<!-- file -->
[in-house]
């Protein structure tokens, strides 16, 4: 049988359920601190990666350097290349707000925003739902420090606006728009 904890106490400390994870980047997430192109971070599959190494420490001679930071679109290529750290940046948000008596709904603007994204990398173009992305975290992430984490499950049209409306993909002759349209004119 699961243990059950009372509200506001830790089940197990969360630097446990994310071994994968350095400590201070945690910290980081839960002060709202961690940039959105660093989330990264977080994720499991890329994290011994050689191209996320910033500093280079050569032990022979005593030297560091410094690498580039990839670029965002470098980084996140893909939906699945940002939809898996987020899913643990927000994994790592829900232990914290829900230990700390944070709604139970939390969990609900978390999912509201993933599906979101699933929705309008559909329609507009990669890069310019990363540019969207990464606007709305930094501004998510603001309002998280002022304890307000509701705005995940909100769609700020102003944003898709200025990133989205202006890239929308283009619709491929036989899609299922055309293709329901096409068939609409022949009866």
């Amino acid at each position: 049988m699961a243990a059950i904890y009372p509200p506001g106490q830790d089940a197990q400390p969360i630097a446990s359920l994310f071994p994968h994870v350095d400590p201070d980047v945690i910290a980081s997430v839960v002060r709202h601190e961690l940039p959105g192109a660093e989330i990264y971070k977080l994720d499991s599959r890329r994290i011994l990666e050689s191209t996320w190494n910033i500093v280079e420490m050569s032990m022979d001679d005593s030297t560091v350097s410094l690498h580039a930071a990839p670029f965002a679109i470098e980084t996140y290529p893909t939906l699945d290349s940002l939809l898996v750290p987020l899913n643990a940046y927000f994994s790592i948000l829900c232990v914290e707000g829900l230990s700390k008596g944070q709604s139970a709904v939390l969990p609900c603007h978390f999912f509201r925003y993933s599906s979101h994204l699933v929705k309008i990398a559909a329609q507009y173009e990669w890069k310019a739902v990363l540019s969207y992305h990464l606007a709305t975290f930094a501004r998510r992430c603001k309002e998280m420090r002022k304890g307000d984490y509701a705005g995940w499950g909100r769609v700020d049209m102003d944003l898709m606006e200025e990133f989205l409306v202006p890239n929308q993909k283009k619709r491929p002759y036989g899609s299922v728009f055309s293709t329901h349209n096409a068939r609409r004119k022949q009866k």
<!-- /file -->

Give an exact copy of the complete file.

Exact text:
[in-house]
């Protein structure tokens, strides 16, 4: 049988359920601190990666350097290349707000925003739902420090606006728009 904890106490400390994870980047997430192109971070599959190494420490001679930071679109290529750290940046948000008596709904603007994204990398173009992305975290992430984490499950049209409306993909002759349209004119 699961243990059950009372509200506001830790089940197990969360630097446990994310071994994968350095400590201070945690910290980081839960002060709202961690940039959105660093989330990264977080994720499991890329994290011994050689191209996320910033500093280079050569032990022979005593030297560091410094690498580039990839670029965002470098980084996140893909939906699945940002939809898996987020899913643990927000994994790592829900232990914290829900230990700390944070709604139970939390969990609900978390999912509201993933599906979101699933929705309008559909329609507009990669890069310019990363540019969207990464606007709305930094501004998510603001309002998280002022304890307000509701705005995940909100769609700020102003944003898709200025990133989205202006890239929308283009619709491929036989899609299922055309293709329901096409068939609409022949009866």
């Amino acid at each position: 049988m699961a243990a059950i904890y009372p509200p506001g106490q830790d089940a197990q400390p969360i630097a446990s359920l994310f071994p994968h994870v350095d400590p201070d980047v945690i910290a980081s997430v839960v002060r709202h601190e961690l940039p959105g192109a660093e989330i990264y971070k977080l994720d499991s599959r890329r994290i011994l990666e050689s191209t996320w190494n910033i500093v280079e420490m050569s032990m022979d001679d005593s030297t560091v350097s410094l690498h580039a930071a990839p670029f965002a679109i470098e980084t996140y290529p893909t939906l699945d290349s940002l939809l898996v750290p987020l899913n643990a940046y927000f994994s790592i948000l829900c232990v914290e707000g829900l230990s700390k008596g944070q709604s139970a709904v939390l969990p609900c603007h978390f999912f509201r925003y993933s599906s979101h994204l699933v929705k309008i990398a559909a329609q507009y173009e990669w890069k310019a739902v990363l540019s969207y992305h990464l606007a709305t975290f930094a501004r998510r992430c603001k309002e998280m420090r002022k304890g307000d984490y509701a705005g995940w499950g909100r769609v700020d049209m102003d944003l898709m606006e200025e990133f989205l409306v202006p890239n929308q993909k283009k619709r491929p002759y036989g899609s299922v728009f055309s293709t329901h349209n096409a068939r609409r004119k022949q009866k």